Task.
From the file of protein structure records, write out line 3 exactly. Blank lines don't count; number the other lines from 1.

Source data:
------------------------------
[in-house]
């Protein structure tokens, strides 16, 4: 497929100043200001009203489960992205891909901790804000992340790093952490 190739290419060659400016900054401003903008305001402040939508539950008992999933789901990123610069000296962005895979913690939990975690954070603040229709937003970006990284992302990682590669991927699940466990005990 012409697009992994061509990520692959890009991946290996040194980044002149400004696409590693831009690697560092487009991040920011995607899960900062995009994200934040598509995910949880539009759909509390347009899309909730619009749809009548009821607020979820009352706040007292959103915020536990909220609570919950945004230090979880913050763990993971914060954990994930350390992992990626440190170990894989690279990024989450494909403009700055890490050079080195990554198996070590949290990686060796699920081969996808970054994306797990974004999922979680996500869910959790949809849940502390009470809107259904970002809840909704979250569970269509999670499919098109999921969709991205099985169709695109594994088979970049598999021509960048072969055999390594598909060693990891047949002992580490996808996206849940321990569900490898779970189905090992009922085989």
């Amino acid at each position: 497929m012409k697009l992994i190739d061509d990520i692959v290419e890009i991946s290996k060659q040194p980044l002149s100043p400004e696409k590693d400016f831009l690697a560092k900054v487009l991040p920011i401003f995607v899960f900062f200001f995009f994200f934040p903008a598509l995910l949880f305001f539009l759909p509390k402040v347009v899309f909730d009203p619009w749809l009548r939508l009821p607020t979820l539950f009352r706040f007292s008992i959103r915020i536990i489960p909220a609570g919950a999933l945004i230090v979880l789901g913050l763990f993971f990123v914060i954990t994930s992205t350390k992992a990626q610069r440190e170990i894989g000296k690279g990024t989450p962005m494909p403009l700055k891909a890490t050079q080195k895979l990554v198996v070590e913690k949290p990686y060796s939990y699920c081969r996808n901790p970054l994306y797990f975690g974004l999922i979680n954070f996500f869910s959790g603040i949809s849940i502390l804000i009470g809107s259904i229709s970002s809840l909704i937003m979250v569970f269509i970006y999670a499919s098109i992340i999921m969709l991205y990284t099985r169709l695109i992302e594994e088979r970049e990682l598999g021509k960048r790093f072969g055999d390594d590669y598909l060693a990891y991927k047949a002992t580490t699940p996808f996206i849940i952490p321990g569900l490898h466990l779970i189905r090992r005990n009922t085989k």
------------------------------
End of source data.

């Amino acid at each position: 497929m012409k697009l992994i190739d061509d990520i692959v290419e890009i991946s290996k060659q040194p980044l002149s100043p400004e696409k590693d400016f831009l690697a560092k900054v487009l991040p920011i401003f995607v899960f900062f200001f995009f994200f934040p903008a598509l995910l949880f305001f539009l759909p509390k402040v347009v899309f909730d009203p619009w749809l009548r939508l009821p607020t979820l539950f009352r706040f007292s008992i959103r915020i536990i489960p909220a609570g919950a999933l945004i230090v979880l789901g913050l763990f993971f990123v914060i954990t994930s992205t350390k992992a990626q610069r440190e170990i894989g000296k690279g990024t989450p962005m494909p403009l700055k891909a890490t050079q080195k895979l990554v198996v070590e913690k949290p990686y060796s939990y699920c081969r996808n901790p970054l994306y797990f975690g974004l999922i979680n954070f996500f869910s959790g603040i949809s849940i502390l804000i009470g809107s259904i229709s970002s809840l909704i937003m979250v569970f269509i970006y999670a499919s098109i992340i999921m969709l991205y990284t099985r169709l695109i992302e594994e088979r970049e990682l598999g021509k960048r790093f072969g055999d390594d590669y598909l060693a990891y991927k047949a002992t580490t699940p996808f996206i849940i952490p321990g569900l490898h466990l779970i189905r090992r005990n009922t085989k």